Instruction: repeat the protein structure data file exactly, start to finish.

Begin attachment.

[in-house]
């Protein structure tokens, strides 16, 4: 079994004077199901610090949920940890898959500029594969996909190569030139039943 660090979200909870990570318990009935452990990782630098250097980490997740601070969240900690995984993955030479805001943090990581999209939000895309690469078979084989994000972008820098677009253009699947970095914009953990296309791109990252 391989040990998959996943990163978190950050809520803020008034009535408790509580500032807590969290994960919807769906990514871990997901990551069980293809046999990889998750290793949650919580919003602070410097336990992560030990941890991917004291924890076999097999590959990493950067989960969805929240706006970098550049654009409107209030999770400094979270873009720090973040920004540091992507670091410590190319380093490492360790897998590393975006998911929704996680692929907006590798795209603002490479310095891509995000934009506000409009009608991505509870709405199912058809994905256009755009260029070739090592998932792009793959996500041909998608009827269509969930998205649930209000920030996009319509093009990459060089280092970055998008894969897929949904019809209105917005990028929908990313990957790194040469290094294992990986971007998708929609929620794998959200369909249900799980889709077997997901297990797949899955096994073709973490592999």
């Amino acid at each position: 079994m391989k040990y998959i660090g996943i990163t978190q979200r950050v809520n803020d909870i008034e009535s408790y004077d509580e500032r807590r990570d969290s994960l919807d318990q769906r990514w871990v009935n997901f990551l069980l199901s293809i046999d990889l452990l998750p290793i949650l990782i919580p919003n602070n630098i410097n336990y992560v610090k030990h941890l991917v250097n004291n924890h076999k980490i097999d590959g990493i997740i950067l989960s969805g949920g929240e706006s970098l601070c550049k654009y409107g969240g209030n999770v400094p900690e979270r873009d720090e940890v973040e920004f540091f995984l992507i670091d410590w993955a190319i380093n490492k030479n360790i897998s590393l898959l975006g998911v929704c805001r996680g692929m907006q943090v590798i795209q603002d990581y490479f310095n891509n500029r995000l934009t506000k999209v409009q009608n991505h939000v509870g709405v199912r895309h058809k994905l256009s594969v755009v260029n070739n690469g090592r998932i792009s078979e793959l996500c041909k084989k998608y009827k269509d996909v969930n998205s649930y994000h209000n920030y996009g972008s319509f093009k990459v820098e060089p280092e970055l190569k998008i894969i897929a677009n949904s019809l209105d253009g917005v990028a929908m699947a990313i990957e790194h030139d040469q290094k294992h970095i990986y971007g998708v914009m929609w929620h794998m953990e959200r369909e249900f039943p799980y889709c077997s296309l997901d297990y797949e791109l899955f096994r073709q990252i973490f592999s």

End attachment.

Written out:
[in-house]
């Protein structure tokens, strides 16, 4: 079994004077199901610090949920940890898959500029594969996909190569030139039943 660090979200909870990570318990009935452990990782630098250097980490997740601070969240900690995984993955030479805001943090990581999209939000895309690469078979084989994000972008820098677009253009699947970095914009953990296309791109990252 391989040990998959996943990163978190950050809520803020008034009535408790509580500032807590969290994960919807769906990514871990997901990551069980293809046999990889998750290793949650919580919003602070410097336990992560030990941890991917004291924890076999097999590959990493950067989960969805929240706006970098550049654009409107209030999770400094979270873009720090973040920004540091992507670091410590190319380093490492360790897998590393975006998911929704996680692929907006590798795209603002490479310095891509995000934009506000409009009608991505509870709405199912058809994905256009755009260029070739090592998932792009793959996500041909998608009827269509969930998205649930209000920030996009319509093009990459060089280092970055998008894969897929949904019809209105917005990028929908990313990957790194040469290094294992990986971007998708929609929620794998959200369909249900799980889709077997997901297990797949899955096994073709973490592999």
């Amino acid at each position: 079994m391989k040990y998959i660090g996943i990163t978190q979200r950050v809520n803020d909870i008034e009535s408790y004077d509580e500032r807590r990570d969290s994960l919807d318990q769906r990514w871990v009935n997901f990551l069980l199901s293809i046999d990889l452990l998750p290793i949650l990782i919580p919003n602070n630098i410097n336990y992560v610090k030990h941890l991917v250097n004291n924890h076999k980490i097999d590959g990493i997740i950067l989960s969805g949920g929240e706006s970098l601070c550049k654009y409107g969240g209030n999770v400094p900690e979270r873009d720090e940890v973040e920004f540091f995984l992507i670091d410590w993955a190319i380093n490492k030479n360790i897998s590393l898959l975006g998911v929704c805001r996680g692929m907006q943090v590798i795209q603002d990581y490479f310095n891509n500029r995000l934009t506000k999209v409009q009608n991505h939000v509870g709405v199912r895309h058809k994905l256009s594969v755009v260029n070739n690469g090592r998932i792009s078979e793959l996500c041909k084989k998608y009827k269509d996909v969930n998205s649930y994000h209000n920030y996009g972008s319509f093009k990459v820098e060089p280092e970055l190569k998008i894969i897929a677009n949904s019809l209105d253009g917005v990028a929908m699947a990313i990957e790194h030139d040469q290094k294992h970095i990986y971007g998708v914009m929609w929620h794998m953990e959200r369909e249900f039943p799980y889709c077997s296309l997901d297990y797949e791109l899955f096994r073709q990252i973490f592999s």